How Scientists Diagnosed King Tut Thousands of Years After His Death
Dale Greenwalt on the Detection of Ancient Diseases
King Tut was a mess.
The 19-year-old had a clubbed foot that necessitated the lifetime use of a cane, a nasty fracture of his right knee, scoliosis, and a cleft palate. He had his parents, who were brother and sister, to thank for most of his genetic problems. Nevertheless, he himself married his half-sister Ankhesenamun and, as often occurs in cases of incest, fathered two stillborn children. He also had sickle cell disease and malaria; we know this because of our ability to detect and characterize DNA sourced from both the young pharaoh and his parasites.
In a study led by Zahi Hawass, the charismatic former Minister of Egyptian Antiquities, DNA extracted from the mummy of Tutankhamun was found to contain DNA of the protozoan, Plasmodium falciparum, the causative agent of malaria. Indeed, researchers detected DNA from two different variants of the parasite, an indication that King Tutankhamun had suffered through two different and distinct bouts of the disease. Despite his high status, he was as familiar with blood-engorged mosquitoes as the stoneworkers who carved his tomb.
The detection of ancient diseases, once a favorite pastime of pathologists with time on their hands, is now an active field of research. Their work has been made much easier by the availability of ancient protein and DNA. Scientists have been able to diagnose deep time cases of leprosy, syphilis, Lyme disease, influenza, the plague, multiple myeloma, sickle cell disease, and a number of different parasitic diseases. In a particularly gruesome example, the lips of exceptionally preserved mummies of a 7-year-old boy and a 15-year-old girl—sacrificed as part of a religious ritual 500 years ago and subsequently buried under half a meter of volcanic ash at the summit of a 22,000-foot-high volcano in Salta, Argentina—were covered with blood.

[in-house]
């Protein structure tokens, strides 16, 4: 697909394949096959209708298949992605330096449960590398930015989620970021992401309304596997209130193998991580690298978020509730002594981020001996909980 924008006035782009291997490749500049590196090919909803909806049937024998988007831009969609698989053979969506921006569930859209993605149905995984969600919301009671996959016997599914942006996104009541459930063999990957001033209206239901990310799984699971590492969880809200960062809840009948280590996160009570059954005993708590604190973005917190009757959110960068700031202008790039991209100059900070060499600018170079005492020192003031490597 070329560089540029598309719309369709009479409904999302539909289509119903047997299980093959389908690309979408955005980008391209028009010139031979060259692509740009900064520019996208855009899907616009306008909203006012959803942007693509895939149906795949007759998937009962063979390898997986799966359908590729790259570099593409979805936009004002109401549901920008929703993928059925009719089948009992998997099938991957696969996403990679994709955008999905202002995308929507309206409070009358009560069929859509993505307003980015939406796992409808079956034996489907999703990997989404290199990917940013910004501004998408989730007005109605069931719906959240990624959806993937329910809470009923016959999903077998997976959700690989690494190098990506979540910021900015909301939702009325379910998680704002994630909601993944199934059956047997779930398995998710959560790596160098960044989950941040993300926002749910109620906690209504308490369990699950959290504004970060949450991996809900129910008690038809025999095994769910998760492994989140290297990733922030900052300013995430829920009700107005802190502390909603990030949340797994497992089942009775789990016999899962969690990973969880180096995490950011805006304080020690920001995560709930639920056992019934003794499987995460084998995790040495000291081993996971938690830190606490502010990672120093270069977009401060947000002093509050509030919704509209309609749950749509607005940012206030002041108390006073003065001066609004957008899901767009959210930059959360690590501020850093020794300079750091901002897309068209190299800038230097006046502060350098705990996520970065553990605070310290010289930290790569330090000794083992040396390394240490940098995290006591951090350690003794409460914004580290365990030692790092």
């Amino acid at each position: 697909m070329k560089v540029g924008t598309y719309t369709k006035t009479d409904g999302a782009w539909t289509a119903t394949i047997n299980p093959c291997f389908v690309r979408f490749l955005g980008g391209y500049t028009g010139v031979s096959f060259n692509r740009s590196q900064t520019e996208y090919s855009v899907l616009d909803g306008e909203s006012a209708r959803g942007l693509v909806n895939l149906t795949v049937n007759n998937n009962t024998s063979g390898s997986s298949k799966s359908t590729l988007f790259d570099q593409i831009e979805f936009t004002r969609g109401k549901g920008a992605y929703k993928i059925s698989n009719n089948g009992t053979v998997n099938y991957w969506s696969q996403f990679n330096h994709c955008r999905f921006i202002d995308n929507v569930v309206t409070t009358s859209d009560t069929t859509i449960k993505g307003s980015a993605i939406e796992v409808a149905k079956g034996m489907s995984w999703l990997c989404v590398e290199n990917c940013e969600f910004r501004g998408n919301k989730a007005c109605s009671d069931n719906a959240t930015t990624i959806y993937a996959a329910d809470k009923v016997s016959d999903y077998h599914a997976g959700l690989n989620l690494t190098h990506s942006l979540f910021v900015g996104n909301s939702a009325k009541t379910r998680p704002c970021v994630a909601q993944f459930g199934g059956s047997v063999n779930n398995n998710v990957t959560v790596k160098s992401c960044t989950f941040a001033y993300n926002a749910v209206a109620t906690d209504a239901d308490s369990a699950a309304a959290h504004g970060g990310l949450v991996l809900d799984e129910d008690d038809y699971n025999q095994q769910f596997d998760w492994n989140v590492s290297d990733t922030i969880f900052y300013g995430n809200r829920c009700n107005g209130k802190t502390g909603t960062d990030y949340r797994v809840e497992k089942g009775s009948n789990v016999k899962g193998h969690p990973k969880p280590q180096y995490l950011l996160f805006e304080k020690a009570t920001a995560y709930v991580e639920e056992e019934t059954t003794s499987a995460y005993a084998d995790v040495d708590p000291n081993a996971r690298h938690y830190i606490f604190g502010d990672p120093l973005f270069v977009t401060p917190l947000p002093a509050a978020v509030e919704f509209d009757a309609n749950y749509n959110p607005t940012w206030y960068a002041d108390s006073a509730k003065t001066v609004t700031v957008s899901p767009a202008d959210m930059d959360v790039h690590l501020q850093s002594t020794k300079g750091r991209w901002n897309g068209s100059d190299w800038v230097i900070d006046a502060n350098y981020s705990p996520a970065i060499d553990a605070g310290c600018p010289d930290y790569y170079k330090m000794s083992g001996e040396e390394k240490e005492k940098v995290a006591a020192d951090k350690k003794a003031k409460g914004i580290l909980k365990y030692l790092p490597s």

Proteome analysis of a swab of the blood-covered lips of the young Andean girl identified 67 different proteins, several of which were related to inflammation. DNA isolated from the blood sample contained sequences from a bacterium, Mycobacterium sp. The girl had suffered severe inflammation due to a pulmonary bacterial infection, most probably tuberculosis.
Inflammation is both a gift and a curse. In response to invasion by a pathogen, cells of our immune system immediately migrate to the point of infection and release what immunologists call a “storm” or flood of defensive signals and proteins. The subsequent cascade of reactions includes increased blood flow and heightened vessel permeability as liquids flow into our tissues. This initial response is meant to be temporary, but sometimes it can do more harm than good. Blood pressure falls as vessels expand and the accumulation of fluids causes swelling.
SARS CoV-2, for instance, is sometimes fatal due to the scorched-earth tactics of our immune system. The infected regions of the lungs are identified and encircled. In so doing, these areas are pumped full of fluids and closed off, precipitously limiting the ability of the lungs to provide the body with oxygen.
A surprisingly large fraction of our entire proteome is, in one way or another, involved in the immune system’s response to viral infections. The genes responsible for these several thousand proteins are unique in that throughout our evolutionary history they have undergone significant mutation, a testament to the body’s continuous attempt to keep up with Earth’s huge array of viruses. Neandertals and their ancestors were exposed to influenza, herpes, and HIV-like viruses as they lived in and migrated out of Africa.